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Cross-lingual measurements of interconsonantal differences

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Abstract

Native speakers recorded pairs of consonant-vowel (CV) and vowel (V) syllables in Japanese, American English, Serbo-Croatian, and Italian. All initial consonants of each language were paired with each other. For example, a speaker would read a-a, a-pa, a-ma, etc., through all of the consonants. The next series would commence pi-i, pi-pi, pi-bi, pi-mi, etc., through the consonants. Five vowels were used. Following typical instructions of the method of magnitude estimation, native panels of 20 to 26 listeners, all university students, individually assessed the sameness or difference of a pair of syllables. The measures were normalized and averaged for each series of pairs of syllables.

Sixteen of the prevocalic sounds, including the absence of a consonant, were deemed phonetically similar from language to language. First, intercorrelations were computed among the languages with respect to the 16 judgments made of the differences between each consonant and the consonants of that language, itself included. Second, a factor analysis was made of each matrix of interconsonantal distances. Third, a cluster analysis was made of the 64 (=16×4) sounds of the four languages.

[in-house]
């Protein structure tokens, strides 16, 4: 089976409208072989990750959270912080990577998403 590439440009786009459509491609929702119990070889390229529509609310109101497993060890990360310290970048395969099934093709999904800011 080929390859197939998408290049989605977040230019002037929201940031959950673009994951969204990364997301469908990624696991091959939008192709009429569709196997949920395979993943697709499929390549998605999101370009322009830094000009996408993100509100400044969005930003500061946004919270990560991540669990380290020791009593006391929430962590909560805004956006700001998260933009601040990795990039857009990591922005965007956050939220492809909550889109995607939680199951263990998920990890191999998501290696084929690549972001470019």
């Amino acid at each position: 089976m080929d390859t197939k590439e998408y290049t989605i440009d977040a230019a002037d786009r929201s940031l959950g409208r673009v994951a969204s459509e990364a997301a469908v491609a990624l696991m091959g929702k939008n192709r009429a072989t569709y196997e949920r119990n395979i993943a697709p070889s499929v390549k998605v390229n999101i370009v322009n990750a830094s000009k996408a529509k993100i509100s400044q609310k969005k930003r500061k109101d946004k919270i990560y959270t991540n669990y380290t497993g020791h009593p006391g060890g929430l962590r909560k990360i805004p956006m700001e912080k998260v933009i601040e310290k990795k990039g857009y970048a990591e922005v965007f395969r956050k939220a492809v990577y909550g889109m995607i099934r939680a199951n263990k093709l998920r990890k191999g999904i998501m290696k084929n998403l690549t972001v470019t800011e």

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Takefuta, Y., Guberina, P., Pizzamiglio, L. et al. Cross-lingual measurements of interconsonantal differences. J Psycholinguist Res 15, 489–507 (1986). https://doi.org/10.1007/BF01067632

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Keywords

  • Cluster Analysis
  • Cognitive Psychology
  • Native Speaker
  • Magnitude Estimation
  • Typical Instruction